Vietnamese Repression Cannot Keep Pace With The Internet

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In an example confirming why conservatives and libertarians fight back against Democratic attempts to control the Internet, the communist dictatorship of Vietnam is cracking down on and even jailing those who use social media.

The reason is that dissidents in the Stalinist-style country are using the Internet as a meeting place of sorts to organize resistance to the regime’s policies.

Phil Robertson of Human Rights Watch said the Internet is a considerable threat to the power of the Vietnamese government because it gives individuals a medium to expose its repressive behavior:

“Facebook is being used as an organizing tool, as a self-publishing platform, as a monitoring device for people when they are being detained and when they get released.”

Robertson adds that Facebook is providing a support network to “to connect communities that otherwise would not be connected.” This awareness of a swelling number of dissident Internet users has provided encouragement to those who in the past felt like they were fighting a lonely battle.

Pro-Democracy advocate Nguyen Anh Tuan felt isolated when he was questioned by Vietnam’s police forces over his political writings back in 2011. Now, however, such unfortunate matters as the government seizing his passport and subjecting him to further police interrogations are leavened by his knowledge that there are a considerable number of like-minded allies on the Internet. He said, “Regarding activism, I cannot feel lonely anymore.”

The government is fighting back in a typically repressive and transparent way. Under the specious guise of national security, Vietnamese agents are arresting and imprisoning rebellious bloggers. A recent case in point is blogger Nguyen Ngoc Quynh, better known as  “Mother Mushroom” on social media, being imprisoned by the regime for posting what they refer to as propaganda against the government on the Internet.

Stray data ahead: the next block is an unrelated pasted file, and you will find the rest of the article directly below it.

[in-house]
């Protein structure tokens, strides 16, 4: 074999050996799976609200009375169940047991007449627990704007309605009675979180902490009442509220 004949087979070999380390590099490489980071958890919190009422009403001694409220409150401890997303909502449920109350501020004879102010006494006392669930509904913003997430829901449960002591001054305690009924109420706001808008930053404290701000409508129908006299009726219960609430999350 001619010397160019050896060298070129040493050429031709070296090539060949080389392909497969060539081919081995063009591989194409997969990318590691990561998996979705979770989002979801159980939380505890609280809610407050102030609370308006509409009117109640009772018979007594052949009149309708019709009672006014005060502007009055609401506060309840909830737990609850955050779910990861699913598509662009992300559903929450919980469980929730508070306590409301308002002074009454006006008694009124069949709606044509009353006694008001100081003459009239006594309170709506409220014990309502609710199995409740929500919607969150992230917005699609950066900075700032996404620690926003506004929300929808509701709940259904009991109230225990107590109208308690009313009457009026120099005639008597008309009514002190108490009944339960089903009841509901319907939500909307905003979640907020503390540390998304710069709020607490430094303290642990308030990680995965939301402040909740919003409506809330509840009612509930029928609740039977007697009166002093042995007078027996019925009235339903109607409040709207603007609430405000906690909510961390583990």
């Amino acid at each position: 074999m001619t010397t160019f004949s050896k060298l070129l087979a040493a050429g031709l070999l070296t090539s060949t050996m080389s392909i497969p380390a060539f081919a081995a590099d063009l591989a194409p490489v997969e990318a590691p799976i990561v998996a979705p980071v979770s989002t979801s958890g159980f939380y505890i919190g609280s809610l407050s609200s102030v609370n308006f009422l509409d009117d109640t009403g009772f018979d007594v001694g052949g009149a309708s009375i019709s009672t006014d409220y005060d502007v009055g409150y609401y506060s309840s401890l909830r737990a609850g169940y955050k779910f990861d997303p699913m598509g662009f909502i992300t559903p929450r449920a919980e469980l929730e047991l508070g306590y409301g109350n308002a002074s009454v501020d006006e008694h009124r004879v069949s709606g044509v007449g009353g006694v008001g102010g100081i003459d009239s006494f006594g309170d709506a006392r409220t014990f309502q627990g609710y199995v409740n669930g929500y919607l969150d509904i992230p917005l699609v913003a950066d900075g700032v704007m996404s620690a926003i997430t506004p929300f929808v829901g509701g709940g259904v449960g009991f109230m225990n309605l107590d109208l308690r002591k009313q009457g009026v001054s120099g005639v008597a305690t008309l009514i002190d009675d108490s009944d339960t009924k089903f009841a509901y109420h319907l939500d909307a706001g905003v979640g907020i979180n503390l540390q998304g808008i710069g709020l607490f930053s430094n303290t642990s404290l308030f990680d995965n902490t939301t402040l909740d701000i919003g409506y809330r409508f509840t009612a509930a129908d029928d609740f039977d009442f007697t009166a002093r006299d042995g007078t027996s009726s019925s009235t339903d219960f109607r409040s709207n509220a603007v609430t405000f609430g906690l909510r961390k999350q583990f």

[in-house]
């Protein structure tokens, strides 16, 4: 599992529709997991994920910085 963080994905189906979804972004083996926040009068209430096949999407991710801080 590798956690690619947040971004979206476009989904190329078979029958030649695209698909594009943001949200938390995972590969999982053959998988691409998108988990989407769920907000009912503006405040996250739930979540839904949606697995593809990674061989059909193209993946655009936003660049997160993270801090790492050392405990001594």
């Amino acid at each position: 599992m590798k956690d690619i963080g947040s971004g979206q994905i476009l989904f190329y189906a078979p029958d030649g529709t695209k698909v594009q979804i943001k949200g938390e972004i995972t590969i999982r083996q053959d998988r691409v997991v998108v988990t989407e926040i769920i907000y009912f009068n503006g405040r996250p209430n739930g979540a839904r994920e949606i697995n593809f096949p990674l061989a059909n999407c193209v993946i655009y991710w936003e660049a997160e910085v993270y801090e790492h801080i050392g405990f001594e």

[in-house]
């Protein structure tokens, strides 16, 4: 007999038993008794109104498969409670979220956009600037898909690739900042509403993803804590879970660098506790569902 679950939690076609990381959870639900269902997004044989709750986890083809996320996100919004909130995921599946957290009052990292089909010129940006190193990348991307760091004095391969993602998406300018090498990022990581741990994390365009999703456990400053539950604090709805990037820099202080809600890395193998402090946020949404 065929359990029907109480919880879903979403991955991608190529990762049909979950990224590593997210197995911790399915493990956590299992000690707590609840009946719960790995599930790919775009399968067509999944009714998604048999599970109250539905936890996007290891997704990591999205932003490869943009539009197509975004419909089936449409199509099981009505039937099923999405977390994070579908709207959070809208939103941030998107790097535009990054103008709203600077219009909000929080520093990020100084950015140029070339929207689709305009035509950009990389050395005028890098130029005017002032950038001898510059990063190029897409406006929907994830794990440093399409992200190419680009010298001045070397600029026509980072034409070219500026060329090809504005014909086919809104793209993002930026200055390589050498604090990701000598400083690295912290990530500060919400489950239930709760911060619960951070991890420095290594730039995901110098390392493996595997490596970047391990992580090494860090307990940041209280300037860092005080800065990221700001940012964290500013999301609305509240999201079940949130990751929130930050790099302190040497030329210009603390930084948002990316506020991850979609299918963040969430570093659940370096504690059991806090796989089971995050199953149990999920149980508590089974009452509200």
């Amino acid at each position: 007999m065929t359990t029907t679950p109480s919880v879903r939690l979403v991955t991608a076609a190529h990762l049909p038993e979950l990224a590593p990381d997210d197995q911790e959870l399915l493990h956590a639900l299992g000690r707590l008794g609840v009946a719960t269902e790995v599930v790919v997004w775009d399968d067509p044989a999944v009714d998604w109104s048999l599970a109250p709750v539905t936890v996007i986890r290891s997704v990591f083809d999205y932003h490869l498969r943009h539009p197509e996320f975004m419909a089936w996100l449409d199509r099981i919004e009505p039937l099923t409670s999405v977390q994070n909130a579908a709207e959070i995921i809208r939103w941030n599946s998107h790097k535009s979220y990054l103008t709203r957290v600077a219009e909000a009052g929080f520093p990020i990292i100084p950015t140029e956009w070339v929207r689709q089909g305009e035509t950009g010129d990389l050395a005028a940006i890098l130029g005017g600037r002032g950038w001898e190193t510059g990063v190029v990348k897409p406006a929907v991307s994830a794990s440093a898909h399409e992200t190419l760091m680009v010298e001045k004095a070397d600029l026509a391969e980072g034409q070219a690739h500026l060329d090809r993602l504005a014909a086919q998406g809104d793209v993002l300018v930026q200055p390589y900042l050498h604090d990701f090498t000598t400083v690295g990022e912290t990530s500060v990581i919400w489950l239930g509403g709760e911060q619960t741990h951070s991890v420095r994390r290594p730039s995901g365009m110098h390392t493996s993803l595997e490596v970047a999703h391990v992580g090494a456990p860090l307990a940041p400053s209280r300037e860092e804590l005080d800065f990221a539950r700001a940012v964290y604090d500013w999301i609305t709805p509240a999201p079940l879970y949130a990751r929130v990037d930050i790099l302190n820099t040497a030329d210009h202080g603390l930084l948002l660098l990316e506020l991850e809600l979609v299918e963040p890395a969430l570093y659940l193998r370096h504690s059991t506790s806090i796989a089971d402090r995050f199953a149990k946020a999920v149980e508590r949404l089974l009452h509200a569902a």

True to form, the regime limited who could enter the courtroom during her trial. Despite the best effort of the communists, information still leaked to the public in the form of Quynh’s post-sentencing statement before the court.

An hour after the verdict, her lawyer posted Quynh’s defiant statement on social media:

“I hope that everyone will speak up and fight, overcome their own fears to build a better country.”

Quynh will serve a 10-year prison term.

Despite this crackdown, half of the country continues to use Facebook (at last count, the number was 45 million), and the government cannot keep pace with blocking their Internet access.

Like-minded citizens are donating money from their bank accounts to provide financial support for the families of imprisoned activists, despite the ability of the government to track down who specifically is giving money.

And the generous folks giving the money are fully aware of the risk, according to Tuan:

“{Donors} know very well that they could be checked by the government, but they dare to do it.”

When Soviet communism imploded in 1989, conservative humorist P.J. O’Rourke quite seriously believed that it was the hunger of the regime’s citizens for American consumer goods that helped topple the regime.

If so, such unarmed weapons as the Internet could accomplish what American forces could not do during the Vietnam War: topple Vietnamese communism.

Not since the printing press has information posed such a threat to repressive government.

Ron Capshaw is a Senior Contributor to The Liberty Conservative from Midlothian, Va. His work has appeared in National Review, The Weekly Standard, and the American Spectator.

  • Cytotoxic

    Good story but calling Vietnam ‘Stalinist-style’ is way off. The country is nowhere near that repressive.

    There’s good reason to be optimistic about V. They are delivering more of the free-market reform that China likes to half-heartedly commit to and only reluctantly carry out, if at all.

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